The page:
When performing Cox proportional hazards regression, Prism provides two values that indicate the effect of each predictor variable on the hazard rate:

•The parameter estimates (discussed below)

•The hazard ratios (discussed on a separate page)

These two values are simple transforms of each other, and thus provide the same information. If you're new to Cox regression, understanding the hazard ratios is probably a bit easier.

Information on P values calculated for these parameter estimates and hazard ratios can be found on its own page.

Interpretation of parameter estimates in Cox proportional hazards regression is somewhat more complicated than it is for other forms of multiple regression offered by Prism. This is because the model that is used by Cox proportional hazards regression investigates relationships between the predictor variables and the hazard rate. For reference, here is the general model:

Another way to present this model is to divide both sides by the baseline hazard (h0(t)) and to take the natural logarithm, resulting in:

This is the form of the model from which the parameter estimates can be understood. For example, consider an analysis in which the only predictor variable was the continuous variable “Age”. If the parameter estimate for Age was 0.5, the model would look like this:

Based on this model, it can be seen that if the value of Age is increased by one, the value of the log(hazard rate) will increase by one half. Although these parameter estimates present the effects of log values (which can be difficult to understand in absolute terms), they do present one very nice benefit: positive values for parameter estimates indicate that an increase in this predictor variable results in an increase in the hazard rate, while negative values for parameter estimates indicate that an increase in this predictor variable results in a decrease of the hazard rate.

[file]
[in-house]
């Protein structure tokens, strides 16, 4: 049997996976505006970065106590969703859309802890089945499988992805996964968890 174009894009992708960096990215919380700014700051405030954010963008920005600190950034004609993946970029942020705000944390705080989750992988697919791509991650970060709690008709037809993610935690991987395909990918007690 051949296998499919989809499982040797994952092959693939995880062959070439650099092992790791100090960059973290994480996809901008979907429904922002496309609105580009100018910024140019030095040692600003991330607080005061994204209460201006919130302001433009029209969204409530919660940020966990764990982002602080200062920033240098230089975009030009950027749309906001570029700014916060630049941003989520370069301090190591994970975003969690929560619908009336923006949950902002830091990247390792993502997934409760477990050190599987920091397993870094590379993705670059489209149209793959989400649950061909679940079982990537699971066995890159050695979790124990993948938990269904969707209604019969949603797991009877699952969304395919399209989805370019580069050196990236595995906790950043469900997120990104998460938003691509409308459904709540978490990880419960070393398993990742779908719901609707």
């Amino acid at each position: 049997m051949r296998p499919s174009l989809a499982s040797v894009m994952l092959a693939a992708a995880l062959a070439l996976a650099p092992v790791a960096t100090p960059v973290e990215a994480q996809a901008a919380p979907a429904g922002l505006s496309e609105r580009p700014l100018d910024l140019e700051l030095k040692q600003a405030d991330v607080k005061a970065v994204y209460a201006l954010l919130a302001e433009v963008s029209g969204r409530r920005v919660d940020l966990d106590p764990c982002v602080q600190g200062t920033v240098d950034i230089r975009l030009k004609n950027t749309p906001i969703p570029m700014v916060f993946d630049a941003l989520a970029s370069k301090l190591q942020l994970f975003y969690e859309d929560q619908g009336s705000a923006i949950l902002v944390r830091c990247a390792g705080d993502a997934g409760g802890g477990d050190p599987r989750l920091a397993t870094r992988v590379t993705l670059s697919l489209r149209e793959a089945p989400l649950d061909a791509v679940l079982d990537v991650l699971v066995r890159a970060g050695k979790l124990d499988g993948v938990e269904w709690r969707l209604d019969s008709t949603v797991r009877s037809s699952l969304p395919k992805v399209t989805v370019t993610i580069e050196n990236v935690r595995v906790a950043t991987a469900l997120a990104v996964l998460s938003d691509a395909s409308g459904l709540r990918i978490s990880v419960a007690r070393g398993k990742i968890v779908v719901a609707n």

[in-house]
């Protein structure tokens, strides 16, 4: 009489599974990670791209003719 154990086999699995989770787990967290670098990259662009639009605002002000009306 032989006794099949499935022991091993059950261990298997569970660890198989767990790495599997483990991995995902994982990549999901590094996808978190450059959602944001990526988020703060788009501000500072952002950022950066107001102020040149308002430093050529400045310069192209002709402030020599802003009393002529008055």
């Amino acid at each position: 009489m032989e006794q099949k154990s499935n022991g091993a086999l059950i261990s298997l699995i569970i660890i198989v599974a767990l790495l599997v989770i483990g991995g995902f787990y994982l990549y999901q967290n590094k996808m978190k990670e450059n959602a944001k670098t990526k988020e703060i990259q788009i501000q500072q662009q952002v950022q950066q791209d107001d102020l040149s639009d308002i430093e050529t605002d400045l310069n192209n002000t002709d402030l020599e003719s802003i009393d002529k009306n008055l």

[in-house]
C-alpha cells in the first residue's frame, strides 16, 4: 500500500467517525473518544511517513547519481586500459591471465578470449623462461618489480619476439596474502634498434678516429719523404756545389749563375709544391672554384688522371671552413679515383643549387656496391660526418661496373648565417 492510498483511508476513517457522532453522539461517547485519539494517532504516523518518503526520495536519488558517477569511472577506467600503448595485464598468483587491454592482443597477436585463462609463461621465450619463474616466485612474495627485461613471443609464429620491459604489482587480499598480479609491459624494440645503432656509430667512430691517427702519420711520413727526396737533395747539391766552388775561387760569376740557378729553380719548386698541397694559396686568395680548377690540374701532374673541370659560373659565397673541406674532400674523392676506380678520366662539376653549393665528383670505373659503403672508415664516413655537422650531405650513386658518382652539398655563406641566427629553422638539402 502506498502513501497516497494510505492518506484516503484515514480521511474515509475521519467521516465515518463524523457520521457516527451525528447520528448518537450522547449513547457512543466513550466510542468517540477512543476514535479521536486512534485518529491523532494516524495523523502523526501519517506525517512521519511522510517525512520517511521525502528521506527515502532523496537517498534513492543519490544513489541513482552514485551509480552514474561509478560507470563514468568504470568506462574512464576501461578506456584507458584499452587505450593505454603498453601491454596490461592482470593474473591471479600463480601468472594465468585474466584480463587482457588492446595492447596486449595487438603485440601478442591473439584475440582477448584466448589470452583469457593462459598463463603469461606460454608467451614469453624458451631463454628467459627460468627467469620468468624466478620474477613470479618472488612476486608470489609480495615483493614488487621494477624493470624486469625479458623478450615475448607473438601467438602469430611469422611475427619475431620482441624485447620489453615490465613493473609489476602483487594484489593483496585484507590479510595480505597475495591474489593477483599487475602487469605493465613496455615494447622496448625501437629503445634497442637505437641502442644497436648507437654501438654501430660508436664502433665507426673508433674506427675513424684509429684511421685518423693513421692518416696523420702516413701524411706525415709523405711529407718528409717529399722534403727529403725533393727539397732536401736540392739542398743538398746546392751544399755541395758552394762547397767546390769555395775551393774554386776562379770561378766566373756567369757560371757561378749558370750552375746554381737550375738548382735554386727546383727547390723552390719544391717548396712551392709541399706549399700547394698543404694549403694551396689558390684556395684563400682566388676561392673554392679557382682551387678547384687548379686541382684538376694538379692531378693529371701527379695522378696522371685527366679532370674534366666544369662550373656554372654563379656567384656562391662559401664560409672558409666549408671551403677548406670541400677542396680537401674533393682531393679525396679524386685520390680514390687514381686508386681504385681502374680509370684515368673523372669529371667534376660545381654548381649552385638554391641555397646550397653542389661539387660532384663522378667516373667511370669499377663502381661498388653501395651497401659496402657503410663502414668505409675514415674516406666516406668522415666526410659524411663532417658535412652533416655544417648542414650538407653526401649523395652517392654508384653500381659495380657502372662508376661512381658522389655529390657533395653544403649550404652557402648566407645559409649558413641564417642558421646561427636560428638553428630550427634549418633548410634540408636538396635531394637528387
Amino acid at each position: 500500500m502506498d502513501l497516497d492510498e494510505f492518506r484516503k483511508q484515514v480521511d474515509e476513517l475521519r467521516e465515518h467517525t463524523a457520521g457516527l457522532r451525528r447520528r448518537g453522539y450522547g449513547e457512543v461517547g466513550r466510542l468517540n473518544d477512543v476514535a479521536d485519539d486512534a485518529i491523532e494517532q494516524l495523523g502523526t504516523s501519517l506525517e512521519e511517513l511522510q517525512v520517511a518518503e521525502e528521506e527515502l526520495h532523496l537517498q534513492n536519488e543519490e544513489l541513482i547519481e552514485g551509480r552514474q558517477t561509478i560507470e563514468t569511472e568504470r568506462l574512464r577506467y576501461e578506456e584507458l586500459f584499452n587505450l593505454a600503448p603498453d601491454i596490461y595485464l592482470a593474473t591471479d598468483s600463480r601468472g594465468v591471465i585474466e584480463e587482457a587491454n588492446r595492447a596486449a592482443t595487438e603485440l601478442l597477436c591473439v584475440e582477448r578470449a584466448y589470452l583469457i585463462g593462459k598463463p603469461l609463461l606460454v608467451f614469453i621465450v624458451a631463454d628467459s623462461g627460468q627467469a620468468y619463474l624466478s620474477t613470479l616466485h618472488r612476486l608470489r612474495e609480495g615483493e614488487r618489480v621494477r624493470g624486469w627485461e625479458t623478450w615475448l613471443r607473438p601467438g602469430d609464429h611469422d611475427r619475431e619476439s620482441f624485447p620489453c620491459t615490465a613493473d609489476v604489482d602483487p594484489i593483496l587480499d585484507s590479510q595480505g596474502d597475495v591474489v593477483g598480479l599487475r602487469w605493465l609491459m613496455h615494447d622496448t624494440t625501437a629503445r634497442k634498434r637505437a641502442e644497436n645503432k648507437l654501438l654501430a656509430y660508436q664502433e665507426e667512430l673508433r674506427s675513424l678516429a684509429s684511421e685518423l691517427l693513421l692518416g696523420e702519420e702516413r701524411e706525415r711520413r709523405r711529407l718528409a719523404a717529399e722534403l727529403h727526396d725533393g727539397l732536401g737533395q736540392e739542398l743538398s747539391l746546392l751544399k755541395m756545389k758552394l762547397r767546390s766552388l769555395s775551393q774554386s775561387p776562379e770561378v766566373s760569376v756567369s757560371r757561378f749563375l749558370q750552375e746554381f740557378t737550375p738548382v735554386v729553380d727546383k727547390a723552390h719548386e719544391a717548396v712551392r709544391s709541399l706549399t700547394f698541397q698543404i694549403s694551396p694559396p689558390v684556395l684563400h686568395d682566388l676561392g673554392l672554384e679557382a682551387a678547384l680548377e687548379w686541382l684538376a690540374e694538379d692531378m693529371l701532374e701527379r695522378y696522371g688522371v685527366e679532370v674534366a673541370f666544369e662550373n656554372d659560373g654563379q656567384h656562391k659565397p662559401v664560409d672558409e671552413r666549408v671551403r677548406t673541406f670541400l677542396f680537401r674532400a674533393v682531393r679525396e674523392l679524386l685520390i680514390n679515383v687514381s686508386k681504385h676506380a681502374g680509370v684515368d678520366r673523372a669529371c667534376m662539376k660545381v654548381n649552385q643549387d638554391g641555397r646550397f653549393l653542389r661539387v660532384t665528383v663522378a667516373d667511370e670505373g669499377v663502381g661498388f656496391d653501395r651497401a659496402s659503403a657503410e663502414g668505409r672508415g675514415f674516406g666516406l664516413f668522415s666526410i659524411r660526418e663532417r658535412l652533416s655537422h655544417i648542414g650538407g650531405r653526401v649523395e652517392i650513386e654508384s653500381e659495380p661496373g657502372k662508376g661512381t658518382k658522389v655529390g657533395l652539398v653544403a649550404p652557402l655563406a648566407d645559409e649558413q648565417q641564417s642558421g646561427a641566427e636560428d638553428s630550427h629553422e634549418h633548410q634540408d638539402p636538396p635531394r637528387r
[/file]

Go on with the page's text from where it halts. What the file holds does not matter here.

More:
Remember that an increase in hazard rate corresponds to an increased risk of experiencing the event of interest, while a decrease in the hazard rate corresponds to a decrease in the risk of experiencing the event of interest.

Parameter estimates - as the name implies - are simply estimated values of some unknown value for the entire population. The only way to know the true value for a parameter is to collect data on the entire population. For example, if you wanted to know the average height of humans, you could (hypothetically) measure the height of every single human being. However, since you can’t actually do this, you instead collect a sample of data. From this sample, you calculate an average, and this average will have some error due to the random variability in the subjects that you selected. In Cox proportional hazards regression, Prism reports two values that provide an idea as to the amount of error in the estimates provided for the parameter coefficients: standard error and profile likelihood confidence intervals.

The standard error of a coefficient can be difficult to interpret, but in simple terms, it provides an idea for how precise the parameter estimate is.

Another way to look at this concept of precision is by using confidence intervals. These values provide some idea of how sure you can be of the provided parameter estimate. The general idea of confidence intervals is that - if you were to repeat the same experiment a huge number of times and construct confidence intervals for each repeated experiment - 95% of these intervals (for a 95% confidence interval) would contain the true parameter coefficient for the whole population. Note that some software reports symmetric confidence intervals which are calculated directly using the standard error mentioned above. Prism actually calculates more accurate profile likelihood confidence intervals. These can be (and usually are) asymmetric around the estimated parameter value.